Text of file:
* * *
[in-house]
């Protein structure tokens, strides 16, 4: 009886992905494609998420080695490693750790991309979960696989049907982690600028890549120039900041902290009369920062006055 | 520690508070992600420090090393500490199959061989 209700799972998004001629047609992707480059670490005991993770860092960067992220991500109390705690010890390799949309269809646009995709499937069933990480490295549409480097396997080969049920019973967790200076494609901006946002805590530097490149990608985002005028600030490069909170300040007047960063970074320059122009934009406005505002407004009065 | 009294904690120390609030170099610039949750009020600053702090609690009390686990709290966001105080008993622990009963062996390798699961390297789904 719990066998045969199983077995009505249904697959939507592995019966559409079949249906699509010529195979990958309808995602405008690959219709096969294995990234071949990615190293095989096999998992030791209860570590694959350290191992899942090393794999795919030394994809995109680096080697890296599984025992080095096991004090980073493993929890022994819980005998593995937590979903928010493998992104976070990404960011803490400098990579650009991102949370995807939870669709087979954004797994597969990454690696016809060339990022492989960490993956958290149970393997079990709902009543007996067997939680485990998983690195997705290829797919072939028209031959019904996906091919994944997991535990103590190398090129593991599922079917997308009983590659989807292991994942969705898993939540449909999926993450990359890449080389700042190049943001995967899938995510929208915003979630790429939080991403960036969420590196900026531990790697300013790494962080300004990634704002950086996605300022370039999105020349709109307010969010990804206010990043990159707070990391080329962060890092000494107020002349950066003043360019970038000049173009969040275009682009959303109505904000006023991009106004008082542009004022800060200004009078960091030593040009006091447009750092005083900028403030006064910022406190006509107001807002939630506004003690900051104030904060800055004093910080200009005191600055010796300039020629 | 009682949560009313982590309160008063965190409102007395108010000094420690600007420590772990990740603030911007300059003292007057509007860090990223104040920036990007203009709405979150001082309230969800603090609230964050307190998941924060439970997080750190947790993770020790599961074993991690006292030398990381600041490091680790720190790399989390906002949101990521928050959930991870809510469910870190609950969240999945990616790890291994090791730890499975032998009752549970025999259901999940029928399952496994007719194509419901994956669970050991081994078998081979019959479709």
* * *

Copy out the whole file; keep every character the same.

[in-house]
């Protein structure tokens, strides 16, 4: 009886992905494609998420080695490693750790991309979960696989049907982690600028890549120039900041902290009369920062006055 | 520690508070992600420090090393500490199959061989 209700799972998004001629047609992707480059670490005991993770860092960067992220991500109390705690010890390799949309269809646009995709499937069933990480490295549409480097396997080969049920019973967790200076494609901006946002805590530097490149990608985002005028600030490069909170300040007047960063970074320059122009934009406005505002407004009065 | 009294904690120390609030170099610039949750009020600053702090609690009390686990709290966001105080008993622990009963062996390798699961390297789904 719990066998045969199983077995009505249904697959939507592995019966559409079949249906699509010529195979990958309808995602405008690959219709096969294995990234071949990615190293095989096999998992030791209860570590694959350290191992899942090393794999795919030394994809995109680096080697890296599984025992080095096991004090980073493993929890022994819980005998593995937590979903928010493998992104976070990404960011803490400098990579650009991102949370995807939870669709087979954004797994597969990454690696016809060339990022492989960490993956958290149970393997079990709902009543007996067997939680485990998983690195997705290829797919072939028209031959019904996906091919994944997991535990103590190398090129593991599922079917997308009983590659989807292991994942969705898993939540449909999926993450990359890449080389700042190049943001995967899938995510929208915003979630790429939080991403960036969420590196900026531990790697300013790494962080300004990634704002950086996605300022370039999105020349709109307010969010990804206010990043990159707070990391080329962060890092000494107020002349950066003043360019970038000049173009969040275009682009959303109505904000006023991009106004008082542009004022800060200004009078960091030593040009006091447009750092005083900028403030006064910022406190006509107001807002939630506004003690900051104030904060800055004093910080200009005191600055010796300039020629 | 009682949560009313982590309160008063965190409102007395108010000094420690600007420590772990990740603030911007300059003292007057509007860090990223104040920036990007203009709405979150001082309230969800603090609230964050307190998941924060439970997080750190947790993770020790599961074993991690006292030398990381600041490091680790720190790399989390906002949101990521928050959930991870809510469910870190609950969240999945990616790890291994090791730890499975032998009752549970025999259901999940029928399952496994007719194509419901994956669970050991081994078998081979019959479709």